Elgar was the batter who survived a review late on the third day when he was given out lbw off R Ashwin by Marais Erasmus to a delivery that drifted in from around the stumps and struck in front of middle stump, below the knee roll.
Elgar sent the decision upstairs and ball-tracking showed the ball would have gone over the stumps. India went on to question the decision vocally on-field as well as insinuate the host broadcasters were biased in favour of the home team, but only dismissed Elgar nine overs later, at the close of play. By that stage, Elgar and Keegan Petersen had put on 41 runs, at a scoring rate of 4.5, and brought the target down to 111 for the final day.
Asked what he thought of India's chatter, Elgar said that he "loved it" because of the advantage it gave South Africa. "It was maybe a team under a bit of pressure and things weren't going their way, which they are quite used to of late [getting things to go their way]," he said. "It was a bit of Test match cricket pressure which gave us a little bit of a window period to score freer and chip away at the target. It played nicely into our hands that for a period of time, they forgot about the game and they were channelling a bit more of the emotional side of what Test cricket has to offer. I am extremely happy it happened that way."
South Africa went on to deny arguably the best Indian side that has toured here a first series win in this country and stood tall against quality fast bowling and lots of banter. Throughout South Africa's chase, India peppered them with comments ranging from references to the 2018 series between the two teams - "remember who wanted to call off the Jo'burg Test" was heard on the stump mic - to reminding Rassie van der Dussen of his own sledging to Rishabh Pant. South Africa did have their fair share to say in the field and Elgar has confirmed he is not shy to use his words, although he only spoke in reference to his own team.
After the second Test, Elgar revealed how he had a conversation with Kagiso Rabada that fired him for the rest of the series. He has since shared that he has similar chats with all the members of his squad, as he tries to get the best out of them, but stressed that the chats are underpinned by an ethos of care.
"You've got to have mutual respect with every individual player and that's a two-way street. That enables you to have the conversations we've had in the last few weeks," he said. The players need to understand that I am not there to manipulate them. I'm not there to try and do their career injustice because I need them to operate at a level that is respectable at this level of Test cricket. If you want to be the best, you need to operate at a level like what we have done over the last few weeks but you need to be pretty consistent around that. I'd like to think I've got a pretty good relationship with everyone - from the oldest player to the youngest player. I'd like to think I connect with them in a pretty good way; a special way. The guys know Dean is doing this for the right reasons."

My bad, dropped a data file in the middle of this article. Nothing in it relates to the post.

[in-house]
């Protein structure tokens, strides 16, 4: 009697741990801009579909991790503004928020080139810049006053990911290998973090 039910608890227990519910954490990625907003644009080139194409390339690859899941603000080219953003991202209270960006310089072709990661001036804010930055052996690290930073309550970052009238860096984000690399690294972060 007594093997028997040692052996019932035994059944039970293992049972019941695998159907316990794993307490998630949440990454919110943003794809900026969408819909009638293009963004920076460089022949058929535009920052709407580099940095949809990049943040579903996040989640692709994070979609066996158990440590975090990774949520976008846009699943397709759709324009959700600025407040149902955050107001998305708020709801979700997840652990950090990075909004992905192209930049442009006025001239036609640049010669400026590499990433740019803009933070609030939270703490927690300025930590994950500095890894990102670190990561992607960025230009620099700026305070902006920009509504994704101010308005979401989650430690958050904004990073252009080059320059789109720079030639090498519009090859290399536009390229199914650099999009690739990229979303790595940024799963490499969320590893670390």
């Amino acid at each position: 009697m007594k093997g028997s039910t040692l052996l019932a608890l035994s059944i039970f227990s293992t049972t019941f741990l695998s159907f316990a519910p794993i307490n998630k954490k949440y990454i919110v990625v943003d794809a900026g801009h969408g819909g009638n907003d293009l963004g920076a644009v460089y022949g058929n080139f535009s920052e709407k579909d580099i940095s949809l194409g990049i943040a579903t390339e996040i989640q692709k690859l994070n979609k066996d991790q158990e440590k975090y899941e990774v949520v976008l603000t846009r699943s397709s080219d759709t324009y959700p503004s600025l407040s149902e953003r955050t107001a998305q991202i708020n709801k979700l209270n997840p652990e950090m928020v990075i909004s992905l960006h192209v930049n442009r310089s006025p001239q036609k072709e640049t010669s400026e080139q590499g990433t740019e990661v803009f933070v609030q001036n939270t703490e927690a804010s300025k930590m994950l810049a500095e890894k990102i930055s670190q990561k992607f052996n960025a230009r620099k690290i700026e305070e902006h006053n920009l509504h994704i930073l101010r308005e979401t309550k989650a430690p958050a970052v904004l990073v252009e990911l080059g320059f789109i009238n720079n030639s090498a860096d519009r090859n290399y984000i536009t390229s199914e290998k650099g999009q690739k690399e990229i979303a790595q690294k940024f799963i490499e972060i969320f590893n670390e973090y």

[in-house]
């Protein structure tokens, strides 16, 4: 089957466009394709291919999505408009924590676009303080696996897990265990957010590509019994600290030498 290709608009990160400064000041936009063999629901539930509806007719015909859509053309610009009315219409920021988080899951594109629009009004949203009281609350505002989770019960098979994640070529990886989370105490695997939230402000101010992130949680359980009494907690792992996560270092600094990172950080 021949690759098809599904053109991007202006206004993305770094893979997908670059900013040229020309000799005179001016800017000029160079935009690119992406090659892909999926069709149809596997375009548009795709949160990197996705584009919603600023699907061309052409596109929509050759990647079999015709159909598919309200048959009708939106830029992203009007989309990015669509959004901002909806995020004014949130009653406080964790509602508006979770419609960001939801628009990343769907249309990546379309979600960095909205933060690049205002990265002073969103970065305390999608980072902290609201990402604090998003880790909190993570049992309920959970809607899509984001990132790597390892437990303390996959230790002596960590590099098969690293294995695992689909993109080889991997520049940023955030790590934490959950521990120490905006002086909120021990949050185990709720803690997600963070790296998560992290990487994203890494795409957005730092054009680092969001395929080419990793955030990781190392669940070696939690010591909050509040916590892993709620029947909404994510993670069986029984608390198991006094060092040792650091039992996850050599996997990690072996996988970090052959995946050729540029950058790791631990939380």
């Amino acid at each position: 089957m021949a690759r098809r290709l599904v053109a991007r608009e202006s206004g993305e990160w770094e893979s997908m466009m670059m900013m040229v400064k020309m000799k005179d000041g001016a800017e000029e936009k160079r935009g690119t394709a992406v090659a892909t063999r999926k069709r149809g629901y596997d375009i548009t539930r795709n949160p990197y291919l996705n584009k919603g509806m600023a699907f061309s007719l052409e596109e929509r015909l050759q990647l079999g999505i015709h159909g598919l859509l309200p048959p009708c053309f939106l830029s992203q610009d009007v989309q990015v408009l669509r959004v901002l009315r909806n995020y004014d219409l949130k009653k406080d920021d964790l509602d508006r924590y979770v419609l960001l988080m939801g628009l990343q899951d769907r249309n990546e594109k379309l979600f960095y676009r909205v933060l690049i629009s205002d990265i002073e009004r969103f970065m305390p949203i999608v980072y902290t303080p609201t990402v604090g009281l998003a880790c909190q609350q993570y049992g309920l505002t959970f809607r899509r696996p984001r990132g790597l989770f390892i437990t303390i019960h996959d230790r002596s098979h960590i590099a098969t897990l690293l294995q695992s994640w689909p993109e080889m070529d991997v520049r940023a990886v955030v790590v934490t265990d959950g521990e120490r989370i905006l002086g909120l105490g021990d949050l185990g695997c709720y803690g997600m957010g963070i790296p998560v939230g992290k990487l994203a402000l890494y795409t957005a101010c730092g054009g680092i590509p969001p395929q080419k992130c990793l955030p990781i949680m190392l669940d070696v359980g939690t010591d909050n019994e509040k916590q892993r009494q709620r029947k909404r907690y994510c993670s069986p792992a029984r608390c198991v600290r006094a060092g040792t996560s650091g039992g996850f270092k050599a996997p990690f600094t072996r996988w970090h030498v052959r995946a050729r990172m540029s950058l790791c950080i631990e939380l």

Exactly what all those discussions are about, we will never know as Elgar said he is "not going to reveal everything because what happens in the team stays in the team", but essentially his mantra is around putting the collective first.
"We all want to influence things in our own way but the team's way is the only way going forward. It sounds a little bit harsh but if you want to be the best, you need to have that skill, which is a unique skill. I would like to think I am not offending anyone by the language I use or the words I speak. I am there to motivate and influence this group."
Elgar does not immediately come across as a player who controls things so carefully behind the scenes. For most of his now-decade-long international career, he was not seen as a natural leader and even now that he has taken over the captaincy, he does not play to the gallery like his opposite number, Kohli. But that's intentional.
"My skin is pretty thick when it comes to on-field matters and matters that value the team in a big way. Now, being a lot more experienced, I've gained the kind of people skills that I lacked. I'd like to think it's something I am still going to work on and grow as a human. The pressure situations are tough. Especially when you don't have a bat in hand.
"You can't control anything that's happening out there. That's something I kind of manage pretty well. You don't want to show your emotions on camera. From that point of view, it's something I have learnt a lot and I've had to learn it quite quickly. From a captaincy point of view, it's helped me be calmer and not panicking too soon."
Firdose Moonda is ESPNcricinfo's South Africa correspondent